How was information about the Fukushima Daiichi nuclear disaster presented and transmitted in traditional and new media? How did these two major families interact in the post-Fukushima media dynamic? We reviewed 30 scientific publications or presentations dealing with mass media behaviour and its effects in the case of the March 2011 Fukushima accident. Data from Japan and also from other world regions were considered. Our structured review considered the framing and interpretation found in the media and the sources cited. A brief online survey also was conducted to complete our understanding of how European institutions applied social media in this crisis. Traditional media were found to provide context including frequent comparisons with the Chernobyl accident, however the expert technical vocabulary of radiation appeared incompletely translated. The number and range of cited sources grew in the days following the accident. Institutions used social media mainly as an expedient when traditional websites crashed under the weight of consultation. In contrast, a form of 'citizen journalism' emerged when social networks sped, decentralised and diversified information provision while offering platforms for direct citizen participation, expression and feedback. This dynamic offers opportunities for moving closer to a citizen-centred ideal of risk communication.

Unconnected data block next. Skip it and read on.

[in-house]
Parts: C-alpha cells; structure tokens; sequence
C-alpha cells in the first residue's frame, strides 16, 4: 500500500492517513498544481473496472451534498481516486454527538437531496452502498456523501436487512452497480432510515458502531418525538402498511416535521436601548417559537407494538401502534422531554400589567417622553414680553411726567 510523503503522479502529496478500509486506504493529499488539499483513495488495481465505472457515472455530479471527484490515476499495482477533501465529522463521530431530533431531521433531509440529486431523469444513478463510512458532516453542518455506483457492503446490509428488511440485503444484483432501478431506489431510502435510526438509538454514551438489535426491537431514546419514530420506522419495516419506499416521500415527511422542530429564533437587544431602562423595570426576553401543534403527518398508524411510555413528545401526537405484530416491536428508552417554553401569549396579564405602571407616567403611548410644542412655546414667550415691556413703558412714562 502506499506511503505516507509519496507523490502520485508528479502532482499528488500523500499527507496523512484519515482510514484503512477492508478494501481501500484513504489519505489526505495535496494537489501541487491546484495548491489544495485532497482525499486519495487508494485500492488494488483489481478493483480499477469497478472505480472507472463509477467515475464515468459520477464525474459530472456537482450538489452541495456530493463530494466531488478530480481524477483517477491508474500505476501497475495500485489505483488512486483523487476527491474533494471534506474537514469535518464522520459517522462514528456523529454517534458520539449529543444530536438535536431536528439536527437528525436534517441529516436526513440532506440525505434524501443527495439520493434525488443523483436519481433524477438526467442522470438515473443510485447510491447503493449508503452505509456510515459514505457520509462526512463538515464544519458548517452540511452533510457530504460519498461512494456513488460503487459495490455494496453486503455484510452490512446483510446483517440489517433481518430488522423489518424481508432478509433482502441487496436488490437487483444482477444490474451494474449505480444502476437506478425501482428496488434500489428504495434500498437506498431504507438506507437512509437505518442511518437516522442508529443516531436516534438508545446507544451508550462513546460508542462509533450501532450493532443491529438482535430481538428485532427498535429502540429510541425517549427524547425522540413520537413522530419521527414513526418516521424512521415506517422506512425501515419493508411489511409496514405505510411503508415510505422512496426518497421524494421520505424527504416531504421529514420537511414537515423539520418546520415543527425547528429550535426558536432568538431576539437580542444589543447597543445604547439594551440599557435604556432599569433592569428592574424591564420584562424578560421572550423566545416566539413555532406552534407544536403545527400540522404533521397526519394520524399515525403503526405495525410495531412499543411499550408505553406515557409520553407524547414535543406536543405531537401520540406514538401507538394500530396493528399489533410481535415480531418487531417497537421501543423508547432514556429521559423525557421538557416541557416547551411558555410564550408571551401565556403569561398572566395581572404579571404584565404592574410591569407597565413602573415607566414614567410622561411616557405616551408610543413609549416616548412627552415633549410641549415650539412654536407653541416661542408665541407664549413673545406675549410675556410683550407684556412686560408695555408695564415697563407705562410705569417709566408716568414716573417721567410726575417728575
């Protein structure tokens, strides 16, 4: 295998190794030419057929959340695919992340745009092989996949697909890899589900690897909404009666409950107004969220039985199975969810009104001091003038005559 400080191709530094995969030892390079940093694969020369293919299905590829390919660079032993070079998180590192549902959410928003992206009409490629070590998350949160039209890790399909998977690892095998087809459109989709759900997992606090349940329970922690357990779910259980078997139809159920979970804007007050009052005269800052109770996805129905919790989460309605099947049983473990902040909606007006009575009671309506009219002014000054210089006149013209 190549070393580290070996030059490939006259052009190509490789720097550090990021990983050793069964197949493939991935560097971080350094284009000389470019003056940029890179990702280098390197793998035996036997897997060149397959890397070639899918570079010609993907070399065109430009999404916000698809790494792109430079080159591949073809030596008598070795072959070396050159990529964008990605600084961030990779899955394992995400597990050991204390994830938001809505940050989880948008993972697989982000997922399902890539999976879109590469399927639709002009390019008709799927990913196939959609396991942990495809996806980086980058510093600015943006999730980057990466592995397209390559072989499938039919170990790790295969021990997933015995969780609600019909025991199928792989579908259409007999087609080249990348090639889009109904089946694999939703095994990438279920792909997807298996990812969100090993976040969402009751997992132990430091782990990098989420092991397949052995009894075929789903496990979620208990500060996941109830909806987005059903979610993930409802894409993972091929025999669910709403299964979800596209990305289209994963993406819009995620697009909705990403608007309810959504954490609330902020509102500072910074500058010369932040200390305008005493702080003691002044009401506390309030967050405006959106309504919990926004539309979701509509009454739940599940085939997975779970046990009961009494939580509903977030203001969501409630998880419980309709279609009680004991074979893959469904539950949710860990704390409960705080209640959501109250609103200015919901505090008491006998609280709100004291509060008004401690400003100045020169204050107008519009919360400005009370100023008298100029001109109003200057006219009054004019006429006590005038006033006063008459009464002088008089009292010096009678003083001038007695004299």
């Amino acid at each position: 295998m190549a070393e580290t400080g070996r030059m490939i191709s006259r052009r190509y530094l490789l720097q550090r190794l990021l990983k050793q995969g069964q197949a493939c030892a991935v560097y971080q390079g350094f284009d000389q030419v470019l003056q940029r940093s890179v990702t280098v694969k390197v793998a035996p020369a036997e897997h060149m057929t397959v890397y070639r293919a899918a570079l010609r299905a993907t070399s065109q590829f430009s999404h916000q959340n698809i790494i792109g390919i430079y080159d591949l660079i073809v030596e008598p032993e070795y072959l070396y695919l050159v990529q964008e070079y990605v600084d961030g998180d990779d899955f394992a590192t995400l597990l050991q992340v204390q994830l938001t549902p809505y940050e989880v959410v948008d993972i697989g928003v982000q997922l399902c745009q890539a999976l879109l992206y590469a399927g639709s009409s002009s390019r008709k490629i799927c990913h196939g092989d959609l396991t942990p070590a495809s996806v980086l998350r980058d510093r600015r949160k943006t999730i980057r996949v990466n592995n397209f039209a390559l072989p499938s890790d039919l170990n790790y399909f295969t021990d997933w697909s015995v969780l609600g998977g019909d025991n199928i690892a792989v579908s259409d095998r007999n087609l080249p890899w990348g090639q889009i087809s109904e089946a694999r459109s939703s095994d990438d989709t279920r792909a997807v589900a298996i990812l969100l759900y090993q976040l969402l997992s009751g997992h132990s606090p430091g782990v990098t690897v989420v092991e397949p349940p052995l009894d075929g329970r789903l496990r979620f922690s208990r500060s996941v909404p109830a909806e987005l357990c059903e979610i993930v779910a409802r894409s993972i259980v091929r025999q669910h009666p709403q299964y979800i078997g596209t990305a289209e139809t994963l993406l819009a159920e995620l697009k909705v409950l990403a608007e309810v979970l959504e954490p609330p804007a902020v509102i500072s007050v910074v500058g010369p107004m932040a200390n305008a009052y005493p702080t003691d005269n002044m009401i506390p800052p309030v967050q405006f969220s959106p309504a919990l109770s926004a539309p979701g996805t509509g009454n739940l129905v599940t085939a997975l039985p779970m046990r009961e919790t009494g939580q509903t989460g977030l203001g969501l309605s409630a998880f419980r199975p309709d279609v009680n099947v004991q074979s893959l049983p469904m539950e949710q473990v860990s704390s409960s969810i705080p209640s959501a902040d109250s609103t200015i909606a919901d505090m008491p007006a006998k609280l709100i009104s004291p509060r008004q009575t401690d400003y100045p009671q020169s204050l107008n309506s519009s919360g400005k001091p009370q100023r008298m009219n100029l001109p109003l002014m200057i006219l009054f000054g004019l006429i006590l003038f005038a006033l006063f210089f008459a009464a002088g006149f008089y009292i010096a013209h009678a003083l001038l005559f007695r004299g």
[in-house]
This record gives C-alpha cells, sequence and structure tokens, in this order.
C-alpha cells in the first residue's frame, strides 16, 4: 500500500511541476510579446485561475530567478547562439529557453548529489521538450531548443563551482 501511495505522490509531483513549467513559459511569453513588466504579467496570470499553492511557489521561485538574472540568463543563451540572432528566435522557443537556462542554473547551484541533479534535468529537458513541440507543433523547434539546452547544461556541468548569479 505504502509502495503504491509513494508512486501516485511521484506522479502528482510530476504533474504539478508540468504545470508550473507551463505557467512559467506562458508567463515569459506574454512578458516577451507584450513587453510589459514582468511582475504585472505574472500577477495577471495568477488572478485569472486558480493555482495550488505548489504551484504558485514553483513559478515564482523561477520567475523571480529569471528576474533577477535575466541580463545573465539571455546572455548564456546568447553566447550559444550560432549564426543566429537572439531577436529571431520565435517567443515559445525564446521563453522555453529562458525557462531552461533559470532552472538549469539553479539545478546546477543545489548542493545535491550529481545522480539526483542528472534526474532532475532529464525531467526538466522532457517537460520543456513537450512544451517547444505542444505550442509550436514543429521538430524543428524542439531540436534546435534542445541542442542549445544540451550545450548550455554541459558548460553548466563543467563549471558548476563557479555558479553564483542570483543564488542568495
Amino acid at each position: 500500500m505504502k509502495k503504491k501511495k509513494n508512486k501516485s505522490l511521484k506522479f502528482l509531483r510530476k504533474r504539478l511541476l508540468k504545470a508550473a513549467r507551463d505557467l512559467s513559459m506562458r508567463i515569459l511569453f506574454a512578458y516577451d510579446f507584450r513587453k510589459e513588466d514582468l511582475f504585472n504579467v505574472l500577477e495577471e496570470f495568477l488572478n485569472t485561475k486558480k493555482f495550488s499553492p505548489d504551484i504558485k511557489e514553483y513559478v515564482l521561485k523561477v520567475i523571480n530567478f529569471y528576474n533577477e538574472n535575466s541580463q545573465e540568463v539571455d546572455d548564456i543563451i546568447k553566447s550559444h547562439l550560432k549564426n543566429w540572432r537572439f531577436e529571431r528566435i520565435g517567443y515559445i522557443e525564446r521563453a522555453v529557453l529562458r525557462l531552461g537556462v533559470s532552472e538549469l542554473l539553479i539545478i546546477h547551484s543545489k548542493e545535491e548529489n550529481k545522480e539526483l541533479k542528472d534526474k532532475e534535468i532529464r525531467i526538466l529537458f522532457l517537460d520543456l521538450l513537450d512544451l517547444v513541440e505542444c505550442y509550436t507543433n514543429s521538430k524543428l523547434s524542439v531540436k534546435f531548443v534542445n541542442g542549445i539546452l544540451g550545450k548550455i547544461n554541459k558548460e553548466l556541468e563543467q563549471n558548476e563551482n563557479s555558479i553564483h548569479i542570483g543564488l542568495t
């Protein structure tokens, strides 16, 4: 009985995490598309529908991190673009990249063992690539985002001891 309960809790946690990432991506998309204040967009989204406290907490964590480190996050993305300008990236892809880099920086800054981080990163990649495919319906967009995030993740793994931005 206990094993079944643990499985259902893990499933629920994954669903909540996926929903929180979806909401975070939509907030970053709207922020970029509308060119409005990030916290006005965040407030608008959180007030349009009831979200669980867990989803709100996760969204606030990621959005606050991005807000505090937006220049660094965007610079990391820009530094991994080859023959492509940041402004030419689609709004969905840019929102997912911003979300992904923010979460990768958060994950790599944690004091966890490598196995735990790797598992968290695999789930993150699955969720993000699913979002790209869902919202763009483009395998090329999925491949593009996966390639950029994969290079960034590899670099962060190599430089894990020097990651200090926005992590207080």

|Journal||International Journal of Mass Communication & Journalism|
|State||Published - May 2015|